Hello from Alabama Hills, California! You might wonder how we ended up here. Well, here goes….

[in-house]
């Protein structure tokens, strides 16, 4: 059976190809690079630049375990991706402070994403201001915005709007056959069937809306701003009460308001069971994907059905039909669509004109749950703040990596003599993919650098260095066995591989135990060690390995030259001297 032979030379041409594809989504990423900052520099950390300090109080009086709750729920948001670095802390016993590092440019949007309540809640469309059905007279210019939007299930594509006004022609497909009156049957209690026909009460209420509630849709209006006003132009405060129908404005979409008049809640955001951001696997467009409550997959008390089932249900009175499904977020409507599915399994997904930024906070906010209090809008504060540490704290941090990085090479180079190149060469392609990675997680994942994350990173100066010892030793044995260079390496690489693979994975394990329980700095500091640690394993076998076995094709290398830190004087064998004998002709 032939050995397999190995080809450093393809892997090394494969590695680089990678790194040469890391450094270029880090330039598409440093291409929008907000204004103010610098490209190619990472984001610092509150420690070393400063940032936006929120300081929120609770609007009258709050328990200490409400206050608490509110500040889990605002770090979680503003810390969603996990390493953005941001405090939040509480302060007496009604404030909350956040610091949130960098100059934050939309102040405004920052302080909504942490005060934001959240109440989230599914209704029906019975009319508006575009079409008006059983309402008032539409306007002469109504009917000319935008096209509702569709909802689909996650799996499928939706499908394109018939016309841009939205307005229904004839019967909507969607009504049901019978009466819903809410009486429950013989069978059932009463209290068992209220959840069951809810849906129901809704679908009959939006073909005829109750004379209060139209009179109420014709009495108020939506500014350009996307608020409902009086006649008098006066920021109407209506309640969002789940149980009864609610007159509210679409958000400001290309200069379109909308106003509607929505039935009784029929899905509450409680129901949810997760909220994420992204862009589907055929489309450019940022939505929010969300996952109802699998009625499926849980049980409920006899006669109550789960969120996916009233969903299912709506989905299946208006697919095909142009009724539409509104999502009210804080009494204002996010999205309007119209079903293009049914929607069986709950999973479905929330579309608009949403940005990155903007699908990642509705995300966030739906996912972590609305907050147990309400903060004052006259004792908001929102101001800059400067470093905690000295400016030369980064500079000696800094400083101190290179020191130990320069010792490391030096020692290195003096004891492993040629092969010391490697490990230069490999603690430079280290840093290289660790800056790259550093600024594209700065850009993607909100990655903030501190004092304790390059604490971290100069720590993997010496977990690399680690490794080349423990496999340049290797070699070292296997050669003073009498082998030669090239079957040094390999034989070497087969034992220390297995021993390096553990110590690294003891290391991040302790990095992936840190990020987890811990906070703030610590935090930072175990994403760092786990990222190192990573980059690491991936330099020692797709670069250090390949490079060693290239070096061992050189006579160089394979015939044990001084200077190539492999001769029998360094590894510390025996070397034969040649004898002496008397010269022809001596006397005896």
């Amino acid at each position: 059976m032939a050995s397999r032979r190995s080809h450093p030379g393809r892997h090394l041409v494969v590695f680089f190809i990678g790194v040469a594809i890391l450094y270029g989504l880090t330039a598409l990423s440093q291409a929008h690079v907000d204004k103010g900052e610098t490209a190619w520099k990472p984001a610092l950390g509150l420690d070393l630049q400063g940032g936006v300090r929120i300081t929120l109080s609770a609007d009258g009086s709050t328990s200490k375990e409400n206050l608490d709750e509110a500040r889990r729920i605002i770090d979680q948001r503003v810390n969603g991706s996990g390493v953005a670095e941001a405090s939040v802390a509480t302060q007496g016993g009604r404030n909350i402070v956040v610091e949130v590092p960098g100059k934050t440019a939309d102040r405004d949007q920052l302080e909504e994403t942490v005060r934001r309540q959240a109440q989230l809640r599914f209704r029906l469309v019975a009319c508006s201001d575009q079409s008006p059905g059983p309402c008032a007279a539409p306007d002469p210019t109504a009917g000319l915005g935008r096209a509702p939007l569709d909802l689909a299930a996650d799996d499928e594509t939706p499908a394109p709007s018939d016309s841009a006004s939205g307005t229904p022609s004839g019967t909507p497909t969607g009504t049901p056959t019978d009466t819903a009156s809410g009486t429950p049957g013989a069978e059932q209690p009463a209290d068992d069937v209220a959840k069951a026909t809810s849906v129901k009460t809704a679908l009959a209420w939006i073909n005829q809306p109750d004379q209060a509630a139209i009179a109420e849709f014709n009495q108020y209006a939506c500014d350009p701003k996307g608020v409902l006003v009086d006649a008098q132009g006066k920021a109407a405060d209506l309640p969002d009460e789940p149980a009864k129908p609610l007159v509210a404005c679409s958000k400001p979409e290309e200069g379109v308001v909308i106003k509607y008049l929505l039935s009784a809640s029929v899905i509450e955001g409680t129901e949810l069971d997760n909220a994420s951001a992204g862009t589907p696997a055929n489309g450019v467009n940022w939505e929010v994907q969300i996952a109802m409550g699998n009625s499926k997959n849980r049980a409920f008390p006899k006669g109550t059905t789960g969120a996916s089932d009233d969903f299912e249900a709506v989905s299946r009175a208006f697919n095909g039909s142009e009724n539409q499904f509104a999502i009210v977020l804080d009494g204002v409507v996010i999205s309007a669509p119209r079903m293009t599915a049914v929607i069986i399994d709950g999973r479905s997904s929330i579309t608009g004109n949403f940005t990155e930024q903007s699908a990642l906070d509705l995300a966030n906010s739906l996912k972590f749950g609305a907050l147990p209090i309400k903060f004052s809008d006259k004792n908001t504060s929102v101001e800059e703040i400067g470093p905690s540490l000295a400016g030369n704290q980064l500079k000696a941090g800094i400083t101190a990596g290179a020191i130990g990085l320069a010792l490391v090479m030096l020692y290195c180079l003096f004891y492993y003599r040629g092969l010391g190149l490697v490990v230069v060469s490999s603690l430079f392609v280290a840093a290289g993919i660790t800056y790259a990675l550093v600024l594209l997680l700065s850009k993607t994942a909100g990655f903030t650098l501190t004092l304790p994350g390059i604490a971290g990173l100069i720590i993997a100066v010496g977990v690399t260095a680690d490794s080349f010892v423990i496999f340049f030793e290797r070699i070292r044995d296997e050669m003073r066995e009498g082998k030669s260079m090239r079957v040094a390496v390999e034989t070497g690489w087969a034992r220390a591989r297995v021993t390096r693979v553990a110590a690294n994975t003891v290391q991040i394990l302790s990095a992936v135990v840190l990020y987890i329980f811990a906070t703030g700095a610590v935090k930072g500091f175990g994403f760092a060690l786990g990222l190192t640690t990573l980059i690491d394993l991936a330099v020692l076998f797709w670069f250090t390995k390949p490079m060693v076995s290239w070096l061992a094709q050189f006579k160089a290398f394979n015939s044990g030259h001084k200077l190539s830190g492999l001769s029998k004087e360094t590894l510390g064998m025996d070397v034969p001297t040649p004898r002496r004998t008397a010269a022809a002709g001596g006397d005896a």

We didn’t know if we would enjoy Baja North as well as the south because there didn’t seem to be quite as many obvious points of interest and we’d left the more tropical colored water behind. In actuality though, we discovered a lot of favorite spots in the north. The rugged Pacific coast has a few different flavors, some are harder to access with steep, rough beaches and a lot of trash. But then there are others like the place we stopped in San Quintin that we fell in love with. Out on a peninsula, protected as a park, we drove across a firm sand beach at mid tide and up through the dunes to a lovely spot along a wide, clean sandy beach with great walking and volcanic scenery. The area is unique in that way with all the cinder cones in view and several trails. I was a little anxious about going out on the sand because I didn’t want any drama or stress about getting stuck and having the tide come rushing in but we walked the beach and dunes path together with Ivan and we all thought we could make it fine after airing down. So off we went, and no drama. Jon is trying to explore the limits of our truck and what it can do and it seems quite OK in sand so far. I like how it moves along in low gear feeling like a tank. Getting out to this spot was very rewarding and we had a great time.